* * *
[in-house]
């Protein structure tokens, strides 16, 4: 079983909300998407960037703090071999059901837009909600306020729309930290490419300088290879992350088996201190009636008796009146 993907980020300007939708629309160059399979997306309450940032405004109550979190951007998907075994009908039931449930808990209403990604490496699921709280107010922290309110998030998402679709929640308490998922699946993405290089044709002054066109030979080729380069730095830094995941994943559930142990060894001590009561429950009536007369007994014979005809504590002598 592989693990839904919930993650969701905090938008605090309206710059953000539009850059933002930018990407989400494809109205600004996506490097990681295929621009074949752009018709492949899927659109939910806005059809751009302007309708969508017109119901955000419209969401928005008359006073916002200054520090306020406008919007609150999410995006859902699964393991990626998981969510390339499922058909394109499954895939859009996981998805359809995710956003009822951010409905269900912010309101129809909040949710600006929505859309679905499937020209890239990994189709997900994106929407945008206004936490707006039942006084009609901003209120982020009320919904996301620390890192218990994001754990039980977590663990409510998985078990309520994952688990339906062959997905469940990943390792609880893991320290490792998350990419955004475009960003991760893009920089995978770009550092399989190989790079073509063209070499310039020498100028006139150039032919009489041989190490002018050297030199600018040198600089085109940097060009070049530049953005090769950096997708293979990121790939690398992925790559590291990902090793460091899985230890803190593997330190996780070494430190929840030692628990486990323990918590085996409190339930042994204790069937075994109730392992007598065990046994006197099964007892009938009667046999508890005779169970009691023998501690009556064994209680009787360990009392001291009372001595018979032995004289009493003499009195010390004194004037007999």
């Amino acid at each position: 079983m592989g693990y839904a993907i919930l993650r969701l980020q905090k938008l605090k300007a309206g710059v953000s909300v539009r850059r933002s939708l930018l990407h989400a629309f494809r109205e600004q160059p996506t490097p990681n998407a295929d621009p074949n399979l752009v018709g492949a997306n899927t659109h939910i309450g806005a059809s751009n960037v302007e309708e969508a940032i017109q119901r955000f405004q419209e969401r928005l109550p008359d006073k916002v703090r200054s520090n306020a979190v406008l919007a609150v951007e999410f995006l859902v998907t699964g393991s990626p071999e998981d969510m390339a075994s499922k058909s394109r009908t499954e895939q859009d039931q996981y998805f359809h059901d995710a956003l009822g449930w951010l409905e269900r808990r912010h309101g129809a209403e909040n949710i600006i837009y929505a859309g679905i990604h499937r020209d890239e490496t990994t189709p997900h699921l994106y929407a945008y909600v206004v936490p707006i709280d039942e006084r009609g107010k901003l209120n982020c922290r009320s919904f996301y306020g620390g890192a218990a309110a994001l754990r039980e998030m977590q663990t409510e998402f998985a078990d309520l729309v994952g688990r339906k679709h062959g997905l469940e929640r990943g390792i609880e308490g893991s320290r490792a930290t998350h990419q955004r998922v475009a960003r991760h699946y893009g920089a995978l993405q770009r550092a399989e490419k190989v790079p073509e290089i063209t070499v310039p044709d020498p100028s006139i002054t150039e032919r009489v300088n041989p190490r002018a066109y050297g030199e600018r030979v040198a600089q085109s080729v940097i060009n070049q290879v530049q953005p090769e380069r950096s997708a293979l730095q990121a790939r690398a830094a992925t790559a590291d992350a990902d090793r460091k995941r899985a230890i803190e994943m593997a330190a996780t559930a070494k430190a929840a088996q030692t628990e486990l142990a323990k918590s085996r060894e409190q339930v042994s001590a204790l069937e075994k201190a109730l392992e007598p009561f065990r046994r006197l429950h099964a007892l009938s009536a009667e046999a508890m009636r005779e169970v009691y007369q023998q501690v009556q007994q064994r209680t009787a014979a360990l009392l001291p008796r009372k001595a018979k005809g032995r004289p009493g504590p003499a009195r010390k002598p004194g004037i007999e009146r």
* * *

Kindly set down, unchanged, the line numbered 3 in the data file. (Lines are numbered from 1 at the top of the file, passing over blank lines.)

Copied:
């Amino acid at each position: 079983m592989g693990y839904a993907i919930l993650r969701l980020q905090k938008l605090k300007a309206g710059v953000s909300v539009r850059r933002s939708l930018l990407h989400a629309f494809r109205e600004q160059p996506t490097p990681n998407a295929d621009p074949n399979l752009v018709g492949a997306n899927t659109h939910i309450g806005a059809s751009n960037v302007e309708e969508a940032i017109q119901r955000f405004q419209e969401r928005l109550p008359d006073k916002v703090r200054s520090n306020a979190v406008l919007a609150v951007e999410f995006l859902v998907t699964g393991s990626p071999e998981d969510m390339a075994s499922k058909s394109r009908t499954e895939q859009d039931q996981y998805f359809h059901d995710a956003l009822g449930w951010l409905e269900r808990r912010h309101g129809a209403e909040n949710i600006i837009y929505a859309g679905i990604h499937r020209d890239e490496t990994t189709p997900h699921l994106y929407a945008y909600v206004v936490p707006i709280d039942e006084r009609g107010k901003l209120n982020c922290r009320s919904f996301y306020g620390g890192a218990a309110a994001l754990r039980e998030m977590q663990t409510e998402f998985a078990d309520l729309v994952g688990r339906k679709h062959g997905l469940e929640r990943g390792i609880e308490g893991s320290r490792a930290t998350h990419q955004r998922v475009a960003r991760h699946y893009g920089a995978l993405q770009r550092a399989e490419k190989v790079p073509e290089i063209t070499v310039p044709d020498p100028s006139i002054t150039e032919r009489v300088n041989p190490r002018a066109y050297g030199e600018r030979v040198a600089q085109s080729v940097i060009n070049q290879v530049q953005p090769e380069r950096s997708a293979l730095q990121a790939r690398a830094a992925t790559a590291d992350a990902d090793r460091k995941r899985a230890i803190e994943m593997a330190a996780t559930a070494k430190a929840a088996q030692t628990e486990l142990a323990k918590s085996r060894e409190q339930v042994s001590a204790l069937e075994k201190a109730l392992e007598p009561f065990r046994r006197l429950h099964a007892l009938s009536a009667e046999a508890m009636r005779e169970v009691y007369q023998q501690v009556q007994q064994r209680t009787a014979a360990l009392l001291p008796r009372k001595a018979k005809g032995r004289p009493g504590p003499a009195r010390k002598p004194g004037i007999e009146r």